As children, we learn an important ability; an ability that that makes life so much more enjoyable. As a child, I called it ‘play pretend’ – ‘Let’s pretend I am sheriff, and you are the deputy’, or ‘let’s pretend I’m Captain Kirk, and you are Spock’.
Today, I know its scientific name: it is called ‘Suspension of Disbelief‘: the willful disregard of reality in favor of some fantasy. Almost everyone has this ability, and it allows us to enjoy reading a book, or watching a movie. This ability greatly varies between individuals, and it is quite arbitrary. For example, I enjoyed reading the ‘Hunger Games’ books, but disliked ‘Divergent’ because – for reasons I do not understand – I was unable to keep my disbelief sufficiently suspended while reading it. Yet both stories are equally unlikely, there are many people who like both, and some even prefer ‘Divergent’.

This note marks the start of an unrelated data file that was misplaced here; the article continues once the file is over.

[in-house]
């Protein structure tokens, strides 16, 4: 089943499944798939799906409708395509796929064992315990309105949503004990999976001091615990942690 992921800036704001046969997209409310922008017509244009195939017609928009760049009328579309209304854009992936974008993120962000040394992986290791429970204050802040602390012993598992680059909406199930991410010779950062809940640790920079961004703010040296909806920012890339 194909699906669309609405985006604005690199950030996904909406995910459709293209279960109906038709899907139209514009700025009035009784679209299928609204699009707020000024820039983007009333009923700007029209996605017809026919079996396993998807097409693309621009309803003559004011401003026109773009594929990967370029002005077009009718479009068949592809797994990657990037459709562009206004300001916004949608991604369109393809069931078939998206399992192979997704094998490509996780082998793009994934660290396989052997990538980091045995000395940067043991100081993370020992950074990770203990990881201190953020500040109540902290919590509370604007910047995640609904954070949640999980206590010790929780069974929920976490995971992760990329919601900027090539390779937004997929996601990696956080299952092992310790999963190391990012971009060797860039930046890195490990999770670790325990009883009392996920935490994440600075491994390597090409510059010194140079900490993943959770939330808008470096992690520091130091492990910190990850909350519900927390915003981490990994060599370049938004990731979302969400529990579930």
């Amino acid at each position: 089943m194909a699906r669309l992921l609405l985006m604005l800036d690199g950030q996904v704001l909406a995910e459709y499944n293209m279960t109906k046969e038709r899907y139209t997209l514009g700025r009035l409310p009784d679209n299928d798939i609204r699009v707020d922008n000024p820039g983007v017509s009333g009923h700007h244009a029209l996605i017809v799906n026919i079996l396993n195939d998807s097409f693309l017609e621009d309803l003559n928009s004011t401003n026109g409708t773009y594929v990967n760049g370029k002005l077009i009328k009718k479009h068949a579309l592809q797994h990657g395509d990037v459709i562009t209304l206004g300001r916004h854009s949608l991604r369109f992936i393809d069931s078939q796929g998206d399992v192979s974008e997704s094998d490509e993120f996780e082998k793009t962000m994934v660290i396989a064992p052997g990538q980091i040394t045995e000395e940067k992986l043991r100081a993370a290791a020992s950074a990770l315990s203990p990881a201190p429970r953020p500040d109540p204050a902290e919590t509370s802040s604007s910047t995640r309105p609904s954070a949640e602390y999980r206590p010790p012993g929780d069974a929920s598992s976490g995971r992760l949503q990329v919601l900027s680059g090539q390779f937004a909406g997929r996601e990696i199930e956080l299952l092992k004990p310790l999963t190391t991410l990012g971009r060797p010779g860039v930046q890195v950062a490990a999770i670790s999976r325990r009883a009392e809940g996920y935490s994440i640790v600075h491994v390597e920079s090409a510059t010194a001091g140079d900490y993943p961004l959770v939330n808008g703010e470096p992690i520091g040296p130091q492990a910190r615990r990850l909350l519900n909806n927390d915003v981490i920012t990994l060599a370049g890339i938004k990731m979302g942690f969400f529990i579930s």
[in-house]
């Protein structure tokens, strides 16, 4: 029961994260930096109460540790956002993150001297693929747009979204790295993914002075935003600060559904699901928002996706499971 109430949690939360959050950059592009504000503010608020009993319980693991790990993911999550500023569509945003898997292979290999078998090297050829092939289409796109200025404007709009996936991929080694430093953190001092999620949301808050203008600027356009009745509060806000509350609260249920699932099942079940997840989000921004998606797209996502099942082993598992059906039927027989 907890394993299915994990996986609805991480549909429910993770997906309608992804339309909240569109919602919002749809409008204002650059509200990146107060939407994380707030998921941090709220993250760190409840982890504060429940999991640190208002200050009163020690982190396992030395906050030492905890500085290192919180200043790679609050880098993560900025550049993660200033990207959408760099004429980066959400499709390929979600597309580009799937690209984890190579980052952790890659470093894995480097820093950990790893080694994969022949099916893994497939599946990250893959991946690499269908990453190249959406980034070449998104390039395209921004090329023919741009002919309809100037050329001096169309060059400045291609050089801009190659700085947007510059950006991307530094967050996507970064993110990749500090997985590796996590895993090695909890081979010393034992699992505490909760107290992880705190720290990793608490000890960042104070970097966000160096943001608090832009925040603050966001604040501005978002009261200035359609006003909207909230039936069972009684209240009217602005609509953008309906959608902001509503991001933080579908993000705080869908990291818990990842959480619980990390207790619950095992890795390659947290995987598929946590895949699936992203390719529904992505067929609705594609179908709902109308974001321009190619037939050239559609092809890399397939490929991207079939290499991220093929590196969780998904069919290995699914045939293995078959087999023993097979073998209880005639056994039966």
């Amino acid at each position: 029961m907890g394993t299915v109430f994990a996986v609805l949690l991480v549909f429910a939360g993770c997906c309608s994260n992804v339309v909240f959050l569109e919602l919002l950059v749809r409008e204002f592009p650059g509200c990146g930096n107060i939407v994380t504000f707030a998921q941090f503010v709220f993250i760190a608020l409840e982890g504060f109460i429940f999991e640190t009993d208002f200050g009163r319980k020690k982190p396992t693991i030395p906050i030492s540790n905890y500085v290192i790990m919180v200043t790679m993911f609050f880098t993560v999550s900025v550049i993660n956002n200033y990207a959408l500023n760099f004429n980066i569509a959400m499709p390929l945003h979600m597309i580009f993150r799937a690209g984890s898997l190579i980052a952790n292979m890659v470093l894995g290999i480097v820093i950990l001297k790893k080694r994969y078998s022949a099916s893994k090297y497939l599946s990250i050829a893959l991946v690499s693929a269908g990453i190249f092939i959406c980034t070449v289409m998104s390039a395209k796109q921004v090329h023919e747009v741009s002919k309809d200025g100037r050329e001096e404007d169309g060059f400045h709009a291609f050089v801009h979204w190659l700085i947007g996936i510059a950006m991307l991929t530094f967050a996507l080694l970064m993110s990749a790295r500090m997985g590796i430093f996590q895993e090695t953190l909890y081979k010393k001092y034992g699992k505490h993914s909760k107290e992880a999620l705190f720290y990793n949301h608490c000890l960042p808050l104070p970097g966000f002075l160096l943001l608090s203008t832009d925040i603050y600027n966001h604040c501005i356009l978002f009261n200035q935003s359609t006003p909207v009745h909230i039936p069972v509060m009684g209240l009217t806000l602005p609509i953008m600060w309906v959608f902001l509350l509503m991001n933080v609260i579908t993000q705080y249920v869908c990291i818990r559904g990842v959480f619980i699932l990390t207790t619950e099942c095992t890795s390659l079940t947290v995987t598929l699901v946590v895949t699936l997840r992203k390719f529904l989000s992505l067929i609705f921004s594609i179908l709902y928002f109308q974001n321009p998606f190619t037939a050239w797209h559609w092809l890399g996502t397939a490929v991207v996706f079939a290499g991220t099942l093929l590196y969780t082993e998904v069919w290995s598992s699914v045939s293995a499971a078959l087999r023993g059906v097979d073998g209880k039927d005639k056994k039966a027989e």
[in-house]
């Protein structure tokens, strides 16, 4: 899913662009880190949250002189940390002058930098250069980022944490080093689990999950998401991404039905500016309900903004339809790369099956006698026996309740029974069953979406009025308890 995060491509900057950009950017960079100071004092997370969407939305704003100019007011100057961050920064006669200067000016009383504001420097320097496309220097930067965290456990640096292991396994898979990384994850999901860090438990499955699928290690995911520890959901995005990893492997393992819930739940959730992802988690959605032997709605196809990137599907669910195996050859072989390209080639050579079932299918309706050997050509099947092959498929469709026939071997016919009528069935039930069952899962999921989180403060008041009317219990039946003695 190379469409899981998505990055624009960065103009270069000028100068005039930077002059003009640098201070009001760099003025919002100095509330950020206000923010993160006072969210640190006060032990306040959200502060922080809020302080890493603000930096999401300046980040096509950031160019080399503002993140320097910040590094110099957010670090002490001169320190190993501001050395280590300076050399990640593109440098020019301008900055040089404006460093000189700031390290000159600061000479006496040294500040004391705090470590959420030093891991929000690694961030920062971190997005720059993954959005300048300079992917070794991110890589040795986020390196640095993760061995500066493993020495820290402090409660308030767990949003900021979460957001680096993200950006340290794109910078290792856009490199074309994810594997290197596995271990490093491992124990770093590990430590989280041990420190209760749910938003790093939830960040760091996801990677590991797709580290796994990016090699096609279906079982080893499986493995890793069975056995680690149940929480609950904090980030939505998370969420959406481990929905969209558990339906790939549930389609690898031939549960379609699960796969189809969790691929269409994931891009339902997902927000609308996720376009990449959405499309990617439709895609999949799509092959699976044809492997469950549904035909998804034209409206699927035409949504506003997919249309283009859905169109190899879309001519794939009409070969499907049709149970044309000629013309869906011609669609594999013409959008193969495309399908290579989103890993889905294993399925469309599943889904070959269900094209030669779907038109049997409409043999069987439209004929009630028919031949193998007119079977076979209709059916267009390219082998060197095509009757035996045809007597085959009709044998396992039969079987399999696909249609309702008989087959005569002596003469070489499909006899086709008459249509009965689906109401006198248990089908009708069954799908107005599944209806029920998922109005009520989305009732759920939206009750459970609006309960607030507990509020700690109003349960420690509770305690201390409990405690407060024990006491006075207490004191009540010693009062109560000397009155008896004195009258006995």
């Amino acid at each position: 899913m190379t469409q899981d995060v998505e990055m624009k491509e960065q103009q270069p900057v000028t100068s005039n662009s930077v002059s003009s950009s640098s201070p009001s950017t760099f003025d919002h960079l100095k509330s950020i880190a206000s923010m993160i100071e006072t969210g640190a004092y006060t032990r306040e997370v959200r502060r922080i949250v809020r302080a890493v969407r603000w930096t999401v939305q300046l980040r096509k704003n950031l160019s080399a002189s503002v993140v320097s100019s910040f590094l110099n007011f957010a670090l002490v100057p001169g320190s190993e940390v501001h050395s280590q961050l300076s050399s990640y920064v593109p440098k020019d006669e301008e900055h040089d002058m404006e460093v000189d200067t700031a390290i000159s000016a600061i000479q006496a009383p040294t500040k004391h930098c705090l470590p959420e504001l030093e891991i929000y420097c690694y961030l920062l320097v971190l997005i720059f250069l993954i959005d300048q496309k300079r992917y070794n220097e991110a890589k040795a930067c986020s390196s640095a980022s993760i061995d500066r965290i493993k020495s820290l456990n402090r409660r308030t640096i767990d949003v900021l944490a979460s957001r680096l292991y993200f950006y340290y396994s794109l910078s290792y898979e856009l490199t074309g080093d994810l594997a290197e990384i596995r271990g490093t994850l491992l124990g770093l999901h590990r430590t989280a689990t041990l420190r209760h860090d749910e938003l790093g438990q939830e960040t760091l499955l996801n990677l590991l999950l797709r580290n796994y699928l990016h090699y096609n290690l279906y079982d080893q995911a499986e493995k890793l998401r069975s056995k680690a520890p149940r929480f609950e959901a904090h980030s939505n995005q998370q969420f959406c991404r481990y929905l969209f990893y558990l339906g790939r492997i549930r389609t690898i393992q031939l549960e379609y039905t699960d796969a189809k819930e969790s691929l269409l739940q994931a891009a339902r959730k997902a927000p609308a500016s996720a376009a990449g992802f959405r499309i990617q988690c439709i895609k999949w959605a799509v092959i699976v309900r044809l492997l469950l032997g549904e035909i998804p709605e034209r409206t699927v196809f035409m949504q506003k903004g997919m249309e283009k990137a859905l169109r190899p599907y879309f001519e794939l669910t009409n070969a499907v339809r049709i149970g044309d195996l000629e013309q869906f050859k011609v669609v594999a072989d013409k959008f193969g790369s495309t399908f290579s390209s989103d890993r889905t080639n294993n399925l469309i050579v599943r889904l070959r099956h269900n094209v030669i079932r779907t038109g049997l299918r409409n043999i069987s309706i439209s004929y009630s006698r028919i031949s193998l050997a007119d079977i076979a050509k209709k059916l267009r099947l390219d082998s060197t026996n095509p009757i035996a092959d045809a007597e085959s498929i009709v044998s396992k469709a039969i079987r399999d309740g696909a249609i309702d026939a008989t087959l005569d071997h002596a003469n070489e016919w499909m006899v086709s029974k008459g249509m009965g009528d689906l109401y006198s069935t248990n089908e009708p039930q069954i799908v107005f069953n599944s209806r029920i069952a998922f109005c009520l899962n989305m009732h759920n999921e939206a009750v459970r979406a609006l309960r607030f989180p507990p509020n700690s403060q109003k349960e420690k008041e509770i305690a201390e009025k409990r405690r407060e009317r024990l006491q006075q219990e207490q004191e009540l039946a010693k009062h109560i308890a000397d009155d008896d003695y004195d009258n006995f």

Still, one thing is certain: suspension of disbelief is an active frame of mind. It requires that, for example when you open a book, you consciously switch into ‘play pretend’ mode: I now ‘play pretend’ that what I read is actually happening, and I am inside the story. When I close the book, I snap back into reality.
And that is what I don’t understand: it takes considerable effort to ‘snap into’ the stories of holy scripture; those stories are even more unlikely than most science fiction. Surely it should be effortless to get back to reality. Yet religious people can’t. Otherwise perfectly reasonable people, believers can’t switch out of their play pretend mode when they leave church. They are stuck in a preposterous, horrible, bizarre universe. They can’t get out even though they must invest massive amounts of willpower to stay inside, to ignore their own disbelief.
Maybe they should ask Scotty to beam them up?